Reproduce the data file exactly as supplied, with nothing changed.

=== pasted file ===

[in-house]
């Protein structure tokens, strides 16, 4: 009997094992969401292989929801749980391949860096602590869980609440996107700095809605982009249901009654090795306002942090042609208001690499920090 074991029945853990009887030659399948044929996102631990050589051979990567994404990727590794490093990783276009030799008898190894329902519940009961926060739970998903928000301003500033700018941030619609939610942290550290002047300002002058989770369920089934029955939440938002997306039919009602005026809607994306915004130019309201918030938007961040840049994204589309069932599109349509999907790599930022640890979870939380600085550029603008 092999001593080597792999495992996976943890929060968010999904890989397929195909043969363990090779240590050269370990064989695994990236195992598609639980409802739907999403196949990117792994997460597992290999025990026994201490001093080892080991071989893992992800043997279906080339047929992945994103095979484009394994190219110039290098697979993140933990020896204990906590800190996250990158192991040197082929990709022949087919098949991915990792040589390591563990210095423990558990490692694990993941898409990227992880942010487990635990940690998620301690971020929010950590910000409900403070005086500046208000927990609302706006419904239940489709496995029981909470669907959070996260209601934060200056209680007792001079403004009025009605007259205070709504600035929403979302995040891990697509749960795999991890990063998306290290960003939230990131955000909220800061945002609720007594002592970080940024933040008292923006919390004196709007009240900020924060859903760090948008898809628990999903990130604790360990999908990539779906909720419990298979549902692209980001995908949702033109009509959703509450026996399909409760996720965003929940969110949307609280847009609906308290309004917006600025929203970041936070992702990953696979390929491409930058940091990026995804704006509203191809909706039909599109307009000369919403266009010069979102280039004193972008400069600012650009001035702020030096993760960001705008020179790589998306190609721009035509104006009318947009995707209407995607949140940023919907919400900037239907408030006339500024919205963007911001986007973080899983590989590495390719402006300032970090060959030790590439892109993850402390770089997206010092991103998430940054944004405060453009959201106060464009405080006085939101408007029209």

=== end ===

[in-house]
């Protein structure tokens, strides 16, 4: 009997094992969401292989929801749980391949860096602590869980609440996107700095809605982009249901009654090795306002942090042609208001690499920090 074991029945853990009887030659399948044929996102631990050589051979990567994404990727590794490093990783276009030799008898190894329902519940009961926060739970998903928000301003500033700018941030619609939610942290550290002047300002002058989770369920089934029955939440938002997306039919009602005026809607994306915004130019309201918030938007961040840049994204589309069932599109349509999907790599930022640890979870939380600085550029603008 092999001593080597792999495992996976943890929060968010999904890989397929195909043969363990090779240590050269370990064989695994990236195992598609639980409802739907999403196949990117792994997460597992290999025990026994201490001093080892080991071989893992992800043997279906080339047929992945994103095979484009394994190219110039290098697979993140933990020896204990906590800190996250990158192991040197082929990709022949087919098949991915990792040589390591563990210095423990558990490692694990993941898409990227992880942010487990635990940690998620301690971020929010950590910000409900403070005086500046208000927990609302706006419904239940489709496995029981909470669907959070996260209601934060200056209680007792001079403004009025009605007259205070709504600035929403979302995040891990697509749960795999991890990063998306290290960003939230990131955000909220800061945002609720007594002592970080940024933040008292923006919390004196709007009240900020924060859903760090948008898809628990999903990130604790360990999908990539779906909720419990298979549902692209980001995908949702033109009509959703509450026996399909409760996720965003929940969110949307609280847009609906308290309004917006600025929203970041936070992702990953696979390929491409930058940091990026995804704006509203191809909706039909599109307009000369919403266009010069979102280039004193972008400069600012650009001035702020030096993760960001705008020179790589998306190609721009035509104006009318947009995707209407995607949140940023919907919400900037239907408030006339500024919205963007911001986007973080899983590989590495390719402006300032970090060959030790590439892109993850402390770089997206010092991103998430940054944004405060453009959201106060464009405080006085939101408007029209």